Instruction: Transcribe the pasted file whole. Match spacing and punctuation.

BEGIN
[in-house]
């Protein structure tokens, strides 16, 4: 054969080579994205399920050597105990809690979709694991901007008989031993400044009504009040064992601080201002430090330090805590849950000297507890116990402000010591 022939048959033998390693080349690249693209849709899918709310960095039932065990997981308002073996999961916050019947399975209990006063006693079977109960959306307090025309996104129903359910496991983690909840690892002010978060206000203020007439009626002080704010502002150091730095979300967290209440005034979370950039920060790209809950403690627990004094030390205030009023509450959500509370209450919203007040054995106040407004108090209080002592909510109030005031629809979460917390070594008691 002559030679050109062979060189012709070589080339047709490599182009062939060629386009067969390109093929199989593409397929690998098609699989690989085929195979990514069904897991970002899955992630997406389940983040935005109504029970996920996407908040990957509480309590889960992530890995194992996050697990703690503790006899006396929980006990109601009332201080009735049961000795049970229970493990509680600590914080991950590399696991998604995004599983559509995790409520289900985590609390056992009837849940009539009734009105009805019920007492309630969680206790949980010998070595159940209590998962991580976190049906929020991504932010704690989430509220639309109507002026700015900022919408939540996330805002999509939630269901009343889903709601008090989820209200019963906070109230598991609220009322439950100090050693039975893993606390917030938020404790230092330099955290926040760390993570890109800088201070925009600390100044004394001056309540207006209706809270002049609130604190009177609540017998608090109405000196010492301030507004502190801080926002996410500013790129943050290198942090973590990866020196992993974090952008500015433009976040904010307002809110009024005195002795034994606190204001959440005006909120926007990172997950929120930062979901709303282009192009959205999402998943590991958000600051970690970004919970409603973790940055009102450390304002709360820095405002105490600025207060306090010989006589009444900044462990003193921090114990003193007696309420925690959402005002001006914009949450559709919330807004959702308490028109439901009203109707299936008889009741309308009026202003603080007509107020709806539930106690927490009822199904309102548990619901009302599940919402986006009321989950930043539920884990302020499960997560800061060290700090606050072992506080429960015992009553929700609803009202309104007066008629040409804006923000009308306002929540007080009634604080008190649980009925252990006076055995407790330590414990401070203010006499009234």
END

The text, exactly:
[in-house]
């Protein structure tokens, strides 16, 4: 054969080579994205399920050597105990809690979709694991901007008989031993400044009504009040064992601080201002430090330090805590849950000297507890116990402000010591 022939048959033998390693080349690249693209849709899918709310960095039932065990997981308002073996999961916050019947399975209990006063006693079977109960959306307090025309996104129903359910496991983690909840690892002010978060206000203020007439009626002080704010502002150091730095979300967290209440005034979370950039920060790209809950403690627990004094030390205030009023509450959500509370209450919203007040054995106040407004108090209080002592909510109030005031629809979460917390070594008691 002559030679050109062979060189012709070589080339047709490599182009062939060629386009067969390109093929199989593409397929690998098609699989690989085929195979990514069904897991970002899955992630997406389940983040935005109504029970996920996407908040990957509480309590889960992530890995194992996050697990703690503790006899006396929980006990109601009332201080009735049961000795049970229970493990509680600590914080991950590399696991998604995004599983559509995790409520289900985590609390056992009837849940009539009734009105009805019920007492309630969680206790949980010998070595159940209590998962991580976190049906929020991504932010704690989430509220639309109507002026700015900022919408939540996330805002999509939630269901009343889903709601008090989820209200019963906070109230598991609220009322439950100090050693039975893993606390917030938020404790230092330099955290926040760390993570890109800088201070925009600390100044004394001056309540207006209706809270002049609130604190009177609540017998608090109405000196010492301030507004502190801080926002996410500013790129943050290198942090973590990866020196992993974090952008500015433009976040904010307002809110009024005195002795034994606190204001959440005006909120926007990172997950929120930062979901709303282009192009959205999402998943590991958000600051970690970004919970409603973790940055009102450390304002709360820095405002105490600025207060306090010989006589009444900044462990003193921090114990003193007696309420925690959402005002001006914009949450559709919330807004959702308490028109439901009203109707299936008889009741309308009026202003603080007509107020709806539930106690927490009822199904309102548990619901009302599940919402986006009321989950930043539920884990302020499960997560800061060290700090606050072992506080429960015992009553929700609803009202309104007066008629040409804006923000009308306002929540007080009634604080008190649980009925252990006076055995407790330590414990401070203010006499009234």